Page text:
News & Politics

Administration May Offer 'Targeted Stimulus' Economic Package for Certain Industries Hit by Coronavirus

President Donald Trump speaks about the coronavirus in the press briefing room at the White House, Saturday, Feb. 29, 2020, in Washington, as Vice President Mike Pence, and Robert Redfield listen. (AP Photo/Carolyn Kaster)

White House economic advisor Larry Kudlow told reporters at the White House that the administration was not going to offer a huge economic stimulus package to deal with the expected slowdown as a result of the coronavirus. Instead, he said the administration was thinking of more “targeted” action to help certain industries like airlines and travel.

The Hill:

“The story I am trying to tell is a story of timely and targeted microforms of assistance, not gargantuan, across-the-board, throw money at the problem, which has not worked in the past,” Kudlow told reporters at the White House.

“Because we think that we will get out of this in months,” Kudlow added.

The Washington Post is reporting that the White House was considering deferring taxes for some sectors, including the hospitality, cruise, travel, and airline industries.

Democrats were cool to the idea.

“I don’t know that talking about additional tax cuts now, other than for political purposes, is what we ought to be focused on. What we ought to be focused on is what is our medical response to this,” said House Majority Leader Steny Hoyer (D-Md.) this week.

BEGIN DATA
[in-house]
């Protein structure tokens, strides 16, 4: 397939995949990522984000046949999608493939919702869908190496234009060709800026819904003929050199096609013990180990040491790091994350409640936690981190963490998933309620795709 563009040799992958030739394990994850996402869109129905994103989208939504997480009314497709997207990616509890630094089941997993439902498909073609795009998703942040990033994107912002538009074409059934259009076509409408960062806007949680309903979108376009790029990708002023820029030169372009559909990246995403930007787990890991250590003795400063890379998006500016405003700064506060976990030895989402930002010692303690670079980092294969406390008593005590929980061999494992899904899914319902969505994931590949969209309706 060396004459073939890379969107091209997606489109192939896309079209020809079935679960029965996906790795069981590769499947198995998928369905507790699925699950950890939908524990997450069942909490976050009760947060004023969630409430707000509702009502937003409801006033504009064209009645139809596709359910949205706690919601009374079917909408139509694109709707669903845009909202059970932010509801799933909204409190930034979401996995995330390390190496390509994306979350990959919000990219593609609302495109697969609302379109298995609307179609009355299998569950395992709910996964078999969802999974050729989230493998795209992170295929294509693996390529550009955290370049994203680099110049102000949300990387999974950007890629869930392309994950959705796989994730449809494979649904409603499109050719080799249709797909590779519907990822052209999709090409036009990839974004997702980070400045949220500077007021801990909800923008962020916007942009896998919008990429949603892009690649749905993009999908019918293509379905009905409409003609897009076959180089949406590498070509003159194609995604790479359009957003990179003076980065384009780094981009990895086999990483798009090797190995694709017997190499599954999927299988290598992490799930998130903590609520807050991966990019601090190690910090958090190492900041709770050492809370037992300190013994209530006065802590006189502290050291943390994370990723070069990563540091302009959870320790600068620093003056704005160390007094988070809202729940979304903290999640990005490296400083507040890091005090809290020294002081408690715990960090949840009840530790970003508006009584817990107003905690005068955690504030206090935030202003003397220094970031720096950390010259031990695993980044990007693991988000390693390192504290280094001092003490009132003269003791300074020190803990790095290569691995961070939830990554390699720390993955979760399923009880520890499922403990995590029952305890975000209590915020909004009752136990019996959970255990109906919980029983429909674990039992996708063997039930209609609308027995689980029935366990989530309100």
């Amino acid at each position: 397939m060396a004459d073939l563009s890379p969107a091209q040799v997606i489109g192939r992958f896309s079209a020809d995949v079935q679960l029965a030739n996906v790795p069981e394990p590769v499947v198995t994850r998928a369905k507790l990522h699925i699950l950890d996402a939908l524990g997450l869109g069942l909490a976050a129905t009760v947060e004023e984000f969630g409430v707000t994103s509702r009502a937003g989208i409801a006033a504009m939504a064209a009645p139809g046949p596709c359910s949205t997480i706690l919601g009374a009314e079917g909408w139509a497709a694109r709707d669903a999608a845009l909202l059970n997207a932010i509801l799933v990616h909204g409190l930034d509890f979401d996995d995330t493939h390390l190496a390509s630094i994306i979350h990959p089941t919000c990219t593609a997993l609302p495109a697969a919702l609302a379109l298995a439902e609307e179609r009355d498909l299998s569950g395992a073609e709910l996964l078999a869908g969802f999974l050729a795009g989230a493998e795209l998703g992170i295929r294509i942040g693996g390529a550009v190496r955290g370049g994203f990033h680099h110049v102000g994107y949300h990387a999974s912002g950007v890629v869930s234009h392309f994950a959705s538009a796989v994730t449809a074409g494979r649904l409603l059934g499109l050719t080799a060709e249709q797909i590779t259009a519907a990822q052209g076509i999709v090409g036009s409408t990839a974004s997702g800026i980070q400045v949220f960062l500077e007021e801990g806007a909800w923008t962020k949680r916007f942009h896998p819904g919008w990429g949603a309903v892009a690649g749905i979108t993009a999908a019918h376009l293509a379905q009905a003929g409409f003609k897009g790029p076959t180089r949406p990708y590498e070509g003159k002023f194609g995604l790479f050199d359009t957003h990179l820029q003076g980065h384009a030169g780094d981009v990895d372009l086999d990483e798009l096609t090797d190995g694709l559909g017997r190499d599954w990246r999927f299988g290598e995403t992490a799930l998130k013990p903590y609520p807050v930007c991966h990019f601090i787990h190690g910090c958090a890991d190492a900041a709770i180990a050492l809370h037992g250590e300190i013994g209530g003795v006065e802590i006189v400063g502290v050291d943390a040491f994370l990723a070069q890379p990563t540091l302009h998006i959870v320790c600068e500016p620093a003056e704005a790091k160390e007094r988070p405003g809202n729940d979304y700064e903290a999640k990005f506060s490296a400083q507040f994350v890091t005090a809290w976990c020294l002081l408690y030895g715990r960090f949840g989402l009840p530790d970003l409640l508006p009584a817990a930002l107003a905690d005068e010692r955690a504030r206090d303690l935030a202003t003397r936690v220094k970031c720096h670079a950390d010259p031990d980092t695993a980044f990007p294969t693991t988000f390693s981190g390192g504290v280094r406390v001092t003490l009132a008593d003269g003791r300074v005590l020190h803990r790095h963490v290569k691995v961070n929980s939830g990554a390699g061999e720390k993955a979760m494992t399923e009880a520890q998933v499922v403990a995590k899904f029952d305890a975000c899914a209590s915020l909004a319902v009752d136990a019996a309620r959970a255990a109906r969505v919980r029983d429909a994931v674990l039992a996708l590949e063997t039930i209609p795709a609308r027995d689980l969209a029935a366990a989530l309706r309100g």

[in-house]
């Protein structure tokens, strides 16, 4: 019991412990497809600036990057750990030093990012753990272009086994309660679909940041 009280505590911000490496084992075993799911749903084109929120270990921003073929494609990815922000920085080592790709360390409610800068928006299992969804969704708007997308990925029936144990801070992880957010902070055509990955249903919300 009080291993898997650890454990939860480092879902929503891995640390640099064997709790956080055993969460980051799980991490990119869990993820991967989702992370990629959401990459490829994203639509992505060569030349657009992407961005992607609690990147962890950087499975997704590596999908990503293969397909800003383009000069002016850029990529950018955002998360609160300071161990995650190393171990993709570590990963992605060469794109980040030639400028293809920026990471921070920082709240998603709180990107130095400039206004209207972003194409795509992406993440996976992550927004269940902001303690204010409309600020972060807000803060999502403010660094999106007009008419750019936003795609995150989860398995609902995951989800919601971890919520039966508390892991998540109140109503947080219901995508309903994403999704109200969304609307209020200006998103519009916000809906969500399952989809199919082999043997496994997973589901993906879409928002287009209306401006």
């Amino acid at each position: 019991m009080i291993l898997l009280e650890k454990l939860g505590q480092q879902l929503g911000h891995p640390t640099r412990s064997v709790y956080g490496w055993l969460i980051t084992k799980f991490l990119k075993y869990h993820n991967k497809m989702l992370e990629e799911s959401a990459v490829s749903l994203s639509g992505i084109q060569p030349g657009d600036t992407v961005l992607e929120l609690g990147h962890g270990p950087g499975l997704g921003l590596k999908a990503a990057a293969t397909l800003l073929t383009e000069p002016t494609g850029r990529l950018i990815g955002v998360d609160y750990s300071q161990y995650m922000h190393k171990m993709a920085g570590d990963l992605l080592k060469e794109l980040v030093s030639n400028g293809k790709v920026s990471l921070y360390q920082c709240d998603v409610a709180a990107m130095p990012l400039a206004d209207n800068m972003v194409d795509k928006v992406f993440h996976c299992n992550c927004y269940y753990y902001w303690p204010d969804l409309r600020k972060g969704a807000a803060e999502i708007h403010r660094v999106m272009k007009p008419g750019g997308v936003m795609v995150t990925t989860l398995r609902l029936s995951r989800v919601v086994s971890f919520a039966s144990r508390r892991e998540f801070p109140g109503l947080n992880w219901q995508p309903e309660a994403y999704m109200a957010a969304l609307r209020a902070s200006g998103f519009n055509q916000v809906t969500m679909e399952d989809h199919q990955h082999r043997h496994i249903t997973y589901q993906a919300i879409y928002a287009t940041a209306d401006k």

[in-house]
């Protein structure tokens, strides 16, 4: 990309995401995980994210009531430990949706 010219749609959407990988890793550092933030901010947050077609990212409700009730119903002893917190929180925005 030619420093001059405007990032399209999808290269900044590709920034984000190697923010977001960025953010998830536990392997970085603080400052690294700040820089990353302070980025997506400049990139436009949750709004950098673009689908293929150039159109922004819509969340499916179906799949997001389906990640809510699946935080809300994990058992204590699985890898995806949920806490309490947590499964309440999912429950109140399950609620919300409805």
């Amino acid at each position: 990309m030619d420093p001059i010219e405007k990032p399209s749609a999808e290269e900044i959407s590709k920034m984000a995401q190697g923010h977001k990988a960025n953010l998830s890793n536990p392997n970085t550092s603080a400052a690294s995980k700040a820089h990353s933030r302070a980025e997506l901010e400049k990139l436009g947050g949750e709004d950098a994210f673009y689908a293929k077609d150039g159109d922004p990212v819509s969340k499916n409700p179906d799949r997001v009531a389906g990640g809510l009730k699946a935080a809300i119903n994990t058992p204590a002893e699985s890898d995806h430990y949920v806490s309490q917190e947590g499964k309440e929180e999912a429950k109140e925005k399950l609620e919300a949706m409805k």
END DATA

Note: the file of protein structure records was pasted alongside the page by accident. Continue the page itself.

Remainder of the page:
Trump seemed breezily confident during his trip to CDC headquarters in Atlanta.

Asked whether his administration should take more action to reduce the risk of a recession, Trump said that Americans were spending money stateside instead of traveling overseas.

“Well, what we can do is do what we do. We’re getting a lot of business from people staying, which I’ve always liked anyway — you’ve known that for a long time. But people are staying here and spending their money here as opposed to going to Europe and other places,” Trump told reporters Friday morning before departing the White House. “Now, that’ll change when this goes away and hopefully that will be sooner rather than later.”

As the media begins to go into a frenzy over the spread of the virus, Kudlow sought to keep everything in perspective.

It’s part of a tightrope act by the country’s leaders to avoid causing alarm, while also offering reassurances that they will shield the economy from a potential recession if the situation worsens.

“I just don’t want to panic,” White House economic adviser Larry Kudlow said on CNBC Friday morning. “Let’s try to be calm and not overreact.”

A look at the headlines today should tell you that the media are gorging themselves on the crisis, criticizing anything and everything Trump does, including canceling, then rescheduling, a visit to the CDC after officials expressed concern because of a suspected coronavirus case at the CDC itself. Apparently, the media secretly hopes Trump gets the virus because they immediately jumped on the cancelation as a sign the White House and Trump weren’t serious about the disease.

Trump eventually made the trip but the media is full of stories about how the White House has already botched the response.

Kudlow is right to downplay the economic effects of the coronavirus. He’s basically saying, “We’ll cross that bridge when we come to it.” That’s the responsible way to act in a crisis.